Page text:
Proj. 1 We investigated the molecular mechanism of circadian control of leptin expression in the fat tissue and bile acid synthesis, metabolism, and signaling in the liver and found that the circadian clock is involved in regulating leptin expression and bile acid synthesis at the transcriptional level, and disruption of circadian rhythm disrupts the balance of leptin interaction with brain centers controlling energy balance. Proj. 2 We showed in models that parenteral vs. enteral nutrition results in poor metabolic condition marked by increased fat, glucose intolerance, and inflammatory stress. We showed that intermittent bolus feeding stimulates protein synthesis by activating the signaling proteins that regulate protein synthesis, but the time course varies among tissues. Proj. 3 We conducted gene expression analysis on blood, liver, and fat tissues from mice fed a high or a low fat diet. We studied mice with a CD11c deficiency to see if CD11c was important to the inflammation that occurs in the fat tissues of the obese mice. Proj. 4 We examined the effects of nutritional or hormone changes on SIRT3 expression in cultured hepatocytes, the primary cells of the liver. We generated transgenic mice targeting the specific gene Grx3, that will be used as a genetic tool to delete the Grx3 gene in specific tissues. We conducted studies to determine the physiological role of GLP-2, a gut hormone, in the central nervous system in the control of blood glucose; we deleted GLP-2R in hypothalamic neurons and demonstrated that GLP-2R deletion in these neurons increases glucose production in the liver by decreasing insulin responsiveness, suggesting that brain GLP-2R activation is important for maintaining blood glucose levels. We have generated a new 5-HT2CR floxed mouse model. In parallel, we used mouse models with estrogen receptor-alpha (a receptor that is activated by the sex hormone estrogen) deleted in the central nervous system. Proj. 5 We studied if early postnatal over nutrition by suckling in small litters induces permanent increases in weight and fatness, relative to mice suckled in normal size control litters. We used a genome-wide method (MSAM) to screen for persistent changes in hypothalamic DNA methylation in these models, but no major differences were detected. We profiled DNA methylation across the genome to compare androgenetic hydatidiform, ovarian teratomas, and normal placentas. We studied the function of NLRP7 to confirm in various cell lines that this protein interacts with CTCF and YY1, two proteins important in the regulation of imprinting, as well as with NPM1, a protein that we found to bind to NRLP7. We performed gene expression profiling using RNA from liver and muscle of mice born to mothers fed a low-protein diet. We found many expression changes in liver at age 1 yr. We completed MSAM to compare methylation in human embryonic stem cells before and after induced differentiation and identified 3% of genomic regions that are targets for programmed methylation. We are developing a model to understand the signals that determine locus-specific DNA methylation in vivo.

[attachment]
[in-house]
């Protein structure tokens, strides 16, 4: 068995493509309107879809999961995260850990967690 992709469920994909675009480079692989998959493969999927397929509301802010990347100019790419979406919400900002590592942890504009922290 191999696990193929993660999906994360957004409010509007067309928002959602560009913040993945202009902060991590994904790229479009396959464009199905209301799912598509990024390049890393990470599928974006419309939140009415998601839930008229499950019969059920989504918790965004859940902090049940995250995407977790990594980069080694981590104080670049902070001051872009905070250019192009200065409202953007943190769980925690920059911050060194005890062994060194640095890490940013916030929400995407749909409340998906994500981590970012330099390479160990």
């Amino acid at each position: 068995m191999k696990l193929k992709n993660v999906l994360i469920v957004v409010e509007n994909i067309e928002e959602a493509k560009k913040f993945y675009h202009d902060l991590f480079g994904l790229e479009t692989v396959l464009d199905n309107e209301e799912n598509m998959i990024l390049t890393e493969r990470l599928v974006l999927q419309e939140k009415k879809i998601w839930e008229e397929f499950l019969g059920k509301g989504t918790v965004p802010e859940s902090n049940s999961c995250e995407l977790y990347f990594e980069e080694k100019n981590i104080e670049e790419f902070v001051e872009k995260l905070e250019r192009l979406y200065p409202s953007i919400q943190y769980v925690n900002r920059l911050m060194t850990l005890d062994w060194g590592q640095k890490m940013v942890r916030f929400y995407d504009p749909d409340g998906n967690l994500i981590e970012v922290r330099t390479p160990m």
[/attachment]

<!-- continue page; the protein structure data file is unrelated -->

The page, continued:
1. The brain may be a target for energy balance and reproduction concerns. Estrogens act upon estrogen receptor-alpha (ERa) to regulate body weight and reproduction, but ERa expressing cells that are critical for these effects have not been identified. Researchers at the Children's Nutrition Research Center, Houston, TX, demonstrated that ERa in the brain is required to mediate estrogenic effects on the regulation of body weight and reproduction. These findings may provide rational targets for the development of new therapeutic interventions that may be used to treat and prevent obesity and infertility in women.
2. A nuclear-receptor-dependent phosphatidylcholine pathway with antidiabetic effects. Nuclear hormone receptors are important regulators of metabolism, and their activity is controlled by binding of hormones or other specific ligands. Loss of appropriate metabolic control occurs in obesity and diabetes. Researchers at the Children's Nutrition Research Center, in Houston, TX, have discovered a new ligand for the nuclear receptor LRH-1 (also known as NR5A2), that is an unusual but natural lipid species called dilauroyl phosphatidylcholine (DLPC). DLPC treatment of mice lowers liver fat and improves control of sugar metabolism in mouse diabetes models. These findings identify LRH-1 as a new metabolic regulator and suggest that DLPC may be useful in treating metabolic disorders. The antidiabetic effects of DLPC are currently being examined in a small clinical trial in obese humans.
3. GLP-2 receptor deficiency impairs glucose balance. Hyperglycemia is a common problem with diabetes, and is primarily attributed to glucose production. The brain can sense hormones and nutrients to control energy and glucose homeostasis but, the physiological significance of a particular brain GLP-2 receptor (GLP-2R) has not been defined. Researchers at the Children's Nutrition Research Center in Houston, TX, demonstrated that GLP-2R deficiency in brain neurons impairs glucose homeostasis by decreasing insulin sensitivity, which suggests that the brain GLP-2R plays an important role in the control of glucose homeostasis. GLP-2R signaling in the brain may be a potential target for future interventions for the treatment of diabetes and obesity.